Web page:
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[dinosaur] Tyrannosaur walking speed + archosauriform teeth from Triassic of Brazil + more





Ben Creisler
bcreiser@gmail.com


Some recent papers:



Javier Ruiz (2017)
Comments on “A tyrannosaur trackway at Glenrock, Lance Formation (Maastrichtian), Wyoming” (Smith et al., Cretaceous Research, v. 61, pp. 1–4, 2016).
Cretaceous Research (advance online publication)
https://doi.org/10.1016/j.cretres.2017.05.033
http://www.sciencedirect.com/science/article/pii/S0195667117301891

The paper by Smith et al. (2016) included speed calculations performed from a tyrannosaur trackway at Glenrock, Lance Formation, Wyoming. These authors concluded that tyrannosaurs walked in speeds similar to those obtained for other large theropod, but faster than proposed for hadrosaurids, a potential prey. However, the calculations performed by Smith et al. (2016) suffered from methodological and computational errors, which greatly affected the reported results. Here I show that when speeds are correctly calculated from the Glenrock trackway, the obtained values are clearly (about 50–80 percent) higher than the wrong values quoted by these authors. This support even more a significant speed capability for tyrannosaurs that claimed by Smith et al. (2016).

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Free pdf:

Tiane Macedo de Oliveira & Felipe L. Pinheiro (2017)
Isolated archosauriform teeth from the Upper Triassic Candelária Sequence (Hyperodapedon Assemblage Zone, Southern Brazil).
Revista Brasileira de Paleontologia 20(2): 155-162
doi: 10.4072/rbp.2017.2.01
http://www.sbpbrasil.org/assets/uploads/files/rbp20-2/01_Oliveira_%26_Pinheiro_RBP_v20_n2_COR.pdf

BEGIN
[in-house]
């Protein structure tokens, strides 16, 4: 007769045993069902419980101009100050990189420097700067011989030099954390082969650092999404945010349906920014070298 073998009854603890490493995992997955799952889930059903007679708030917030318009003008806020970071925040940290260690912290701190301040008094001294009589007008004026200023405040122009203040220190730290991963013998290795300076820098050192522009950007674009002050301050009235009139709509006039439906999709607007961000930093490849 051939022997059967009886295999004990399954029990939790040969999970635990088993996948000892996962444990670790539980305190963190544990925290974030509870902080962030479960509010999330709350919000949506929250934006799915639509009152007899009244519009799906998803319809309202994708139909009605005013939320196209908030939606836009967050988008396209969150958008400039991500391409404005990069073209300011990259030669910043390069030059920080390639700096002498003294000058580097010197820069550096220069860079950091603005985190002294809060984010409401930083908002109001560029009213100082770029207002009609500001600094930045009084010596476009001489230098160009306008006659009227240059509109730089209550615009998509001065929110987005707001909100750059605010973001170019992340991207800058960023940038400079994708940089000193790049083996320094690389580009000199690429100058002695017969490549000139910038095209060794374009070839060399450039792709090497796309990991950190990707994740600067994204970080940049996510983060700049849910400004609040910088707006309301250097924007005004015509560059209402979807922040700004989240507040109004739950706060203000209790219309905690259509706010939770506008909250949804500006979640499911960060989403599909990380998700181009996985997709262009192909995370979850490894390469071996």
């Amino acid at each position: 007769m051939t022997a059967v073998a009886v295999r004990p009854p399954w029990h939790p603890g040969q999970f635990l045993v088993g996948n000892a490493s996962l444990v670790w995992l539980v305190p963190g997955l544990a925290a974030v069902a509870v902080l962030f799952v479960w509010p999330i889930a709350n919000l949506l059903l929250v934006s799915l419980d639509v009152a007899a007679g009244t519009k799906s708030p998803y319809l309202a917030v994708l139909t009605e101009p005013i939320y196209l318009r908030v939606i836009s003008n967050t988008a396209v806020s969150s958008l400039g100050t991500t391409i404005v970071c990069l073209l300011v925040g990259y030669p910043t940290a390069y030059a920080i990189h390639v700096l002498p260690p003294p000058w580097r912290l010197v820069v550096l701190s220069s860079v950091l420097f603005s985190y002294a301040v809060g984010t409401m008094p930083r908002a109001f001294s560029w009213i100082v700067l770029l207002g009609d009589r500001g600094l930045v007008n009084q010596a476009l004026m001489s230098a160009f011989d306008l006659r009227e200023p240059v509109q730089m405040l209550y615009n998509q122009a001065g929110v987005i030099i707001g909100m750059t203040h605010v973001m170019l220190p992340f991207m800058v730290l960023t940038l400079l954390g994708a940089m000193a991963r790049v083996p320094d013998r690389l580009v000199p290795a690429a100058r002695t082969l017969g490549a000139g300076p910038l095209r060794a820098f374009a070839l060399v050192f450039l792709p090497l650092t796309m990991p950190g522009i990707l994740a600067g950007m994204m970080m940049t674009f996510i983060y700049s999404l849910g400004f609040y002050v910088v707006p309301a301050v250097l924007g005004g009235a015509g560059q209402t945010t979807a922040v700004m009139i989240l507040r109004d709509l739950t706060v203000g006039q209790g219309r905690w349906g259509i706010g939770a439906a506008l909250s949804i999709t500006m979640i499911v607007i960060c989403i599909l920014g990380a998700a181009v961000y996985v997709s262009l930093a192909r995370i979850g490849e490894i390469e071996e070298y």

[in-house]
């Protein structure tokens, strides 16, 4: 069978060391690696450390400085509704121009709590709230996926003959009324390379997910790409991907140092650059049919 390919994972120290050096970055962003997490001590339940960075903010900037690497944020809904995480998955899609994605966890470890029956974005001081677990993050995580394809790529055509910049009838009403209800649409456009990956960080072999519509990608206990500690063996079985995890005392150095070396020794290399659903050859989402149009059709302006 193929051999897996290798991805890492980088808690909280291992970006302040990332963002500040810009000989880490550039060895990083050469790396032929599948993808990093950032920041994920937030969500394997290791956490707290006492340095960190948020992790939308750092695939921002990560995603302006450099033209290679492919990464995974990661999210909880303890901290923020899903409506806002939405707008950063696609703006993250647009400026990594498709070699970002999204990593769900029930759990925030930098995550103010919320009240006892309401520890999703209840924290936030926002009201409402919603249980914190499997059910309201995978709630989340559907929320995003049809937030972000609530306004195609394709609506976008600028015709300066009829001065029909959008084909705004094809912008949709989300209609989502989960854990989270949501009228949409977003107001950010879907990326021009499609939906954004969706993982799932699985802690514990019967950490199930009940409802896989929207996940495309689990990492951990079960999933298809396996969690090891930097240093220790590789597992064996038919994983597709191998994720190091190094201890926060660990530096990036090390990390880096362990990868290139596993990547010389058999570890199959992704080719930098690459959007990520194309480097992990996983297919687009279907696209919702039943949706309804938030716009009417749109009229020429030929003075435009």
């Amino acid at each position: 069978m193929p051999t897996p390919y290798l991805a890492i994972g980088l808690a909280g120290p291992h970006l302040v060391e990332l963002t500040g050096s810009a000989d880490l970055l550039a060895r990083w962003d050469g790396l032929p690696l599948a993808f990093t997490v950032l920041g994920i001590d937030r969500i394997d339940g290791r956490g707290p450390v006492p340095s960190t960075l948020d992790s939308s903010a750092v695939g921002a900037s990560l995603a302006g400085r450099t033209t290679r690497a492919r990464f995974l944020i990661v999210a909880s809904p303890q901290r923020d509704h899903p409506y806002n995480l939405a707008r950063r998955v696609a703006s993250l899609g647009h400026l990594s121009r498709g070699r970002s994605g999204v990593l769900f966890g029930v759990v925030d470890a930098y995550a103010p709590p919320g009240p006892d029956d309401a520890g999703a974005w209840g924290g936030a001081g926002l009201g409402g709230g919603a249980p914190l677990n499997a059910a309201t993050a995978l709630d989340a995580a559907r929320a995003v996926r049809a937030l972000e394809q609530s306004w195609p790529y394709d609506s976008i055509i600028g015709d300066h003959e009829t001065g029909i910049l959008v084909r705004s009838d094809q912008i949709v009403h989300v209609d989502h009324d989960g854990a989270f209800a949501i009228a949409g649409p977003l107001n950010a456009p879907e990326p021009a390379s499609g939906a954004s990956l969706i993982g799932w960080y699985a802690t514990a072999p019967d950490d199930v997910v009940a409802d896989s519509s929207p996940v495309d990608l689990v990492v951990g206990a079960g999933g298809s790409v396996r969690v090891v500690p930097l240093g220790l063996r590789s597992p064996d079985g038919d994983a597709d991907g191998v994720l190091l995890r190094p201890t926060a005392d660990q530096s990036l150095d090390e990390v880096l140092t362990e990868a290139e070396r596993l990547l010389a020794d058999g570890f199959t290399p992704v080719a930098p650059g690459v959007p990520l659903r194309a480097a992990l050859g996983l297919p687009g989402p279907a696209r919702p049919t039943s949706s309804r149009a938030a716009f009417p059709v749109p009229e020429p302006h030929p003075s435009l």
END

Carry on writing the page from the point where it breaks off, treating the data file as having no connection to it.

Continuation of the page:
We describe isolated teeth found in the locality “Sítio Piveta” (Hyperodapedon Assemblage Zone, Candelaria Sequence, Upper Triassic of the Paraná Basin). The material consists of five specimens, here classified into three different morphotypes. The morphotype I is characterized by pronounced elongation, rounded base and symmetry between lingual and labial surfaces. The morphotype II presents serrated mesial and distal edges, mesial denticles decreasing in size toward the base, distal denticles present until the base and asymmetry, with a flat lingual side and rounded labial side. The morphotype III, although similar to morphotype II, has a greater inclination of the posterior carinae. The conservative dental morphology in Archosauriformes makes difficult an accurate taxonomic assignment based only on isolated teeth. However, the specimens we present are attributable to “Rauisuchia” (morphotype II and III) and, possibly, Phytosauria (morphotype I). The putative presence of a phytosaur in the Carnian Hyperodapedon Assemblage Zone would have impact in the South American distribution of the group. The taxonomic assignments proposed herein contribute to the faunal composition of the Hyperodapedon Assemblage Zone, a critical unit on the study of the Upper Triassic radiation of archosaurs.